Simon Peter … numbered among the twelve apostles, a prominent figure in the New Testament, an intimate of Jesus Christ. By trade, Peter was a fisherman who left his day job to follow Christ. The Gospel accounts show Peter was a blustery man, given to acting impulsively and speaking his mind.
I tend to identify with Peter. As I’ve aged, I’ve managed better control over my impulses (I have yet to slice off an ear … mostly due to lack of sword accessibility), but speaking my mind is the greater challenge. I identify with Peter’s bluster, his boldness in declaring loyalty that has yet to be tested. When I think of Peter, the face that comes to mind is John Rhys-Davies, the burly British actor whose roles mostly portray a brave adventurer and feisty but loyal friend, someone who will stand by your side … to the death!
Indeed, Peter stood by Jesus, even as the soldiers came to haul Jesus away. What’s not to admire about that daring friend whose sword stands ready in defense?! He had much still to learn from Jesus but Peter’s heart was so solid … so rooted … toward the Savior!
At first, Peter wasn’t an especially detail-oriented individual, but to his credit, he was drawn by a relationship with Jesus. He had (as mentioned in yesterday’s post) “left everything” and on that occasion at least challenged Jesus to explain exactly what Peter would “get out of it.” (Matthew 19:27) I wonder how Peter might have responded if Jesus had enumerated all the things the future actually held for Peter?
But Jesus knew Peter’s heart. He wasn’t yet The Rock Jesus predicted he would become eventually. Still, when Jesus had asked Peter, “Who do people say I am? … Who do you say I am?” (Matthew 16:13-20), Peter daringly asserted: “You are the Messiah, the Son of the living God.”
Given subsequent interactions between Jesus and Peter, it seems improbable Peter understood the full scope of his declaration, but with small steps, he was embracing a bold faith to complement his bold pronouncements. Like all of us, Peter was flawed. Within a brief time of swearing he would fight − to the death − for Jesus, he had (as Jesus foretold) denied his friend, denied his friend again, and then with cursing, issued a final agonizing denial.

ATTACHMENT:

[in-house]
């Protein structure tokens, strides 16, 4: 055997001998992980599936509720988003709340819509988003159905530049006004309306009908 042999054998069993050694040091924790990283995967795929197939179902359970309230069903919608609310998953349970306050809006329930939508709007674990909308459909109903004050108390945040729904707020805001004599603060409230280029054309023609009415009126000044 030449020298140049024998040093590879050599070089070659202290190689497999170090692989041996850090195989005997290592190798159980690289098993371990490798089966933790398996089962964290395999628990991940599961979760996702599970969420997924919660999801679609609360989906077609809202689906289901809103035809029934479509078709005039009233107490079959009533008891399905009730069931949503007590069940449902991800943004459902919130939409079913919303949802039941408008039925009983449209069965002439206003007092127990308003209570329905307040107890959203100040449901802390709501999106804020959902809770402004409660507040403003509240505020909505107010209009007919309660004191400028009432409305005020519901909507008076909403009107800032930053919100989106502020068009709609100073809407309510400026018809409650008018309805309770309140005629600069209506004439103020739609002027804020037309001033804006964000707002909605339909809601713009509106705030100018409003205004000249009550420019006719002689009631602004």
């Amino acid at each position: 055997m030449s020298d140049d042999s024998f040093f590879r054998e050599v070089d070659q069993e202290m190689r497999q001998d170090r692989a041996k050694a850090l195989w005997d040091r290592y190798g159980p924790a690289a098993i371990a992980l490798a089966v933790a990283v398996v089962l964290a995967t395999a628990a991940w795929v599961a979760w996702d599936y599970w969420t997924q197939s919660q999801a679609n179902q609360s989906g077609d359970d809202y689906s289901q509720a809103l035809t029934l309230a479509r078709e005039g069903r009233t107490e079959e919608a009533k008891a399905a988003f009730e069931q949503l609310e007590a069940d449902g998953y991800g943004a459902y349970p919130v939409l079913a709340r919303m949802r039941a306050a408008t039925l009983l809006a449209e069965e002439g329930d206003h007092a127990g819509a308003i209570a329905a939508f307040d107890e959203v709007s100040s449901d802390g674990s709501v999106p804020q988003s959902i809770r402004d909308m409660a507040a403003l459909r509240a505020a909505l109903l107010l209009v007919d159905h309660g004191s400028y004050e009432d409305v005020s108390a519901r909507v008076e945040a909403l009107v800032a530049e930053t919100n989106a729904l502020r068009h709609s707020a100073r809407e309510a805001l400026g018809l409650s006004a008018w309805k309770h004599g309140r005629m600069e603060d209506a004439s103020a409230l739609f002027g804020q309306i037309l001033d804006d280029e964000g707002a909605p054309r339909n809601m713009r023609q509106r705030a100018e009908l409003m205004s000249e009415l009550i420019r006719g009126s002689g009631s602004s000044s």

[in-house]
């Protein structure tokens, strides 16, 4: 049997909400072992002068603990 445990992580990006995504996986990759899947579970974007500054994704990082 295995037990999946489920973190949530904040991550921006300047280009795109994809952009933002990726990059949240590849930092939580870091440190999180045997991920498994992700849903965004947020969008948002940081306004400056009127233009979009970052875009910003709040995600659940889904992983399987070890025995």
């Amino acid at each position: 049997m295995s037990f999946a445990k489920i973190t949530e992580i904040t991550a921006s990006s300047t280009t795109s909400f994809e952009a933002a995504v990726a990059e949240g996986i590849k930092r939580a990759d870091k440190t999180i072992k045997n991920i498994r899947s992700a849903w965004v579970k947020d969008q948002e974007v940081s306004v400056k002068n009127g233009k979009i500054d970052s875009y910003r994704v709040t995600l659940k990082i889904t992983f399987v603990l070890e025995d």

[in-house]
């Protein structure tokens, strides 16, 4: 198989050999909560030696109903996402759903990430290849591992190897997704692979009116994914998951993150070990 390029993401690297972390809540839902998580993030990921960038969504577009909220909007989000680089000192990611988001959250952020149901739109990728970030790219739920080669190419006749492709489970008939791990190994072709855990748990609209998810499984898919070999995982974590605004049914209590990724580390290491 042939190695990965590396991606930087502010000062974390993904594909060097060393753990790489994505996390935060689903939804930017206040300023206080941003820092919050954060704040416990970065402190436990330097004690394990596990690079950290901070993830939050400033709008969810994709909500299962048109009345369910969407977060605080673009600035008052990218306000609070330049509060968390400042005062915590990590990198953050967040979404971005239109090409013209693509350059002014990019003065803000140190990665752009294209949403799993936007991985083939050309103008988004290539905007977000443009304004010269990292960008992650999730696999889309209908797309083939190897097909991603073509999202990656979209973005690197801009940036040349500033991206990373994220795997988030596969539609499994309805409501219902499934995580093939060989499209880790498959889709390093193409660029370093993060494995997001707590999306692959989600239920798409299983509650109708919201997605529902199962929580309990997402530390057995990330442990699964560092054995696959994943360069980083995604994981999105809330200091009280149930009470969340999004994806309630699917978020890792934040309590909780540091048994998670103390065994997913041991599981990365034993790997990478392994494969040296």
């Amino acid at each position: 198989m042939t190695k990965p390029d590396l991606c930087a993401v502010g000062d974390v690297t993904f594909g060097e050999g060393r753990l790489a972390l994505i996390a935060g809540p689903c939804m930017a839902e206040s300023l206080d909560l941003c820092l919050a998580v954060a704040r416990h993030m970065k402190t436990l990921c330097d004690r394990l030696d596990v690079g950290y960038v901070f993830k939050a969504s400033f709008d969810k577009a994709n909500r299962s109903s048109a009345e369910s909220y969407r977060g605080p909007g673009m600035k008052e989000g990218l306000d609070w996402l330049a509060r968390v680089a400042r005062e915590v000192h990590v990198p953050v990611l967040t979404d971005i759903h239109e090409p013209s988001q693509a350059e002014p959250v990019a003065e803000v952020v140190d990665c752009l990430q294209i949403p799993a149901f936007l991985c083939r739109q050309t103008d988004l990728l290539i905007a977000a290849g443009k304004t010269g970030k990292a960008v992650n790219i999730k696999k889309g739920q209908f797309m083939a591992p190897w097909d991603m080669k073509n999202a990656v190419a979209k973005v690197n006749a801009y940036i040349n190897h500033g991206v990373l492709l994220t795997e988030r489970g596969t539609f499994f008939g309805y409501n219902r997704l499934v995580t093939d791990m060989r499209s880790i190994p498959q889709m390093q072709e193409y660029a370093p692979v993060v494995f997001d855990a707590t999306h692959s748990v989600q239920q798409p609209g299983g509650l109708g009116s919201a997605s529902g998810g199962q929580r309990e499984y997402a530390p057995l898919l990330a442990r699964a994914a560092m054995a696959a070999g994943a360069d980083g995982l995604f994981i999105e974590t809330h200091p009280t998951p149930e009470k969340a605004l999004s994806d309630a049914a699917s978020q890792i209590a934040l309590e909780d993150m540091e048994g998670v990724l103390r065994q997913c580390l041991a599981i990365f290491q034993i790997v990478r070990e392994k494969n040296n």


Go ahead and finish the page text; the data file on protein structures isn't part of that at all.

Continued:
For National Poetry Month, this poem supposes a modern-day translation of Peter’s staunch claim that he’d never deny Christ.
Like I said earlier, I identify with Peter’s failures. I can’t imagine having the devastating experience of denying − three times − my close personal relationship with Christ and immediately realizing I have demonstrated the depth of my own wickedness!
Jesus already knew. Jesus had already forgiven his friend. Following the Resurrection of Jesus, Peter was transformed, bolder still and wiser, but marvelously tempered by the grace of God at work in his life. He became the Rock, a defender of the faith, just as Jesus had promised he would be.
Don’t take my word for it. The Resurrection of Jesus Christ was (and continues to be) a transformative event. There are four Gospels (Matthew, Mark, Luke and John). Read just one, take a fresh look, approach the story as if it’s totally new, totally unfamiliar to you. Do you dare?